It was during the second year of DM , I was exposed to an interesting kind of academic activity in a conference -the medical debate. The issue in question was a thorny one – with conflicting data. The speakers were excellent and put forth brilliant points for and against the motion. As it so happened, they were both comparable not just in their credentials as doctors but also in their public speaking and debating skills.
As I attended more conferences, it soon became clear the debates were a fixture in many medical conferences and were eagerly awaited by the audience. The speakers in turn tried to do as much justice to the topic as possible. Unfortunately there were some problems
- Some speakers were better than others – and their point of view was more likely to resonate with the audience
- Even if the speakers were convinced of the other person’s argument to some extent, it soon became a contest in hyperbole
Most importantly it became a contest between individuals and not ideas. This is of course, entirely predictable to anyone who knows how the human mind works. We back people with ideas, not just ideas. Arjuna vs Karna, Tesla vs Edison, Steve Jobs vs Bill Gates – we revel in the great individual rivalries. You might scoff at this rather ridiculous over simplification. After all, the attendees of conferences are highly educated people, not given to emotional support of one speaker or the other.
Unfortunately, education doesn’t make us immune to biases and blind spots. The nature of the debate means that, the speakers have little incentive to expound on the gray areas and are forced to make emphatic statements in front of an audience baying for certainty. Medical science is rife with uncertainty and it is this uncertainty that make it interesting. To dissect the gray zone in which the debate occurs, the speakers and the audience need to know a lot of details. Some of these details like statistics are boring to the average listener ,but is at least available in public domain. Others are effectively hidden from the prying eyes of the public and are probably sleeping safe in the digital vaults of the companies that conduct the studies.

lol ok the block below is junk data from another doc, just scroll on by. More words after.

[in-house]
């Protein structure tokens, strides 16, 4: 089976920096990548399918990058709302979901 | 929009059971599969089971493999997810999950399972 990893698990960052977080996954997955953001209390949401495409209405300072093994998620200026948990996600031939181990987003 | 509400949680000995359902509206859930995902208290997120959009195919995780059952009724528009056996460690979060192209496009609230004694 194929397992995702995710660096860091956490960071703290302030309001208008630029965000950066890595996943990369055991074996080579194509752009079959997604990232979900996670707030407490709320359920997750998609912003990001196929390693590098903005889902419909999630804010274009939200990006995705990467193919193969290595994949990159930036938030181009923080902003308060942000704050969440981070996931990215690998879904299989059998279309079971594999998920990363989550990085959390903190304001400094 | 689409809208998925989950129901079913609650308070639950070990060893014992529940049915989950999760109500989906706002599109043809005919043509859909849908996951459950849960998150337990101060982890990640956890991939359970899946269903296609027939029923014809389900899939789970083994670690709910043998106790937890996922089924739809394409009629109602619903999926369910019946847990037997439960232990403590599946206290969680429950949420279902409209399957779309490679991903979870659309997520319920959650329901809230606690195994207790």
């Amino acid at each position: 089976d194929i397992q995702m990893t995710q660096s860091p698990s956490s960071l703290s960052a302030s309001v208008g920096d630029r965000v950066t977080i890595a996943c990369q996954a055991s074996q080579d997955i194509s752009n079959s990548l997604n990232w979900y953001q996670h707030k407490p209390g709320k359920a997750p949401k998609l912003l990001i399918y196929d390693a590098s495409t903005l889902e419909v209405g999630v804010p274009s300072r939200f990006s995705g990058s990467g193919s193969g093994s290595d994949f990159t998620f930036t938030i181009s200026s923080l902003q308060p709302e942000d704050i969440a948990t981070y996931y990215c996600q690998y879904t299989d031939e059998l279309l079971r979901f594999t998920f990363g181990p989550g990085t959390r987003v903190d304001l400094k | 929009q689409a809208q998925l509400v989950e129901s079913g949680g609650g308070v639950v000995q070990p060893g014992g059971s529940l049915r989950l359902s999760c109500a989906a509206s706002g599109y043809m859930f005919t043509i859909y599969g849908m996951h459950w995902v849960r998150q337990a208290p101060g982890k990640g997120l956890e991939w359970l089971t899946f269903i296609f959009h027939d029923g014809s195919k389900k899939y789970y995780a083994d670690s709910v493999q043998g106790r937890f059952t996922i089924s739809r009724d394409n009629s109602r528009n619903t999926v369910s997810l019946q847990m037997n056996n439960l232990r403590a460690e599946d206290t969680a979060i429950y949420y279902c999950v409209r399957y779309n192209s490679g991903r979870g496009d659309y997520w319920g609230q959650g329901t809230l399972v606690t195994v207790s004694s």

The need for certainty of the average audience member and the near universal reluctance to dig deeper into difficult topics makes it much harder to convey the nuances involved. At the end of the day, the audience are at risk of taking home the message they understand / like the best – setting the stage for eloquence based medicine. So I wondered, if the non-specialist audience could be influenced by the better speaker in the debate, would it make sense for the companies to ask for a particular speaker to speak for their product? Perhaps I’m being too cynical – I will leave it to your judgment. The moderator of the debate should be a person with impeccable credentials and should be able to rise above the need to simply give the audience some satisfying soundbites. Luckily in most debates this is the case – but not always.
More than posters, oral paper presentations and invited orations, debates spark enormous interest. With great popularity,comes great responsibility. Sometimes, I wonder if the moderator should make slide – instead of , or after the rebuttal. People remember what they see – so this should probably tilt the balance towards the truth (if one is known).
After every debate, I’m reminded of the final scene in the Kamal movie Nayagan, where the don’s grandson asks him a very simple question “Neenga nallavara,kettavara? (Are you a good man or bad man?)” – to which Kamal replies ‘I don’t now”. Some audience are like Kamal’s grandson – hoping for a simple answer to a very complex and nuanced question. I wish we had Kamals to tell them the truth.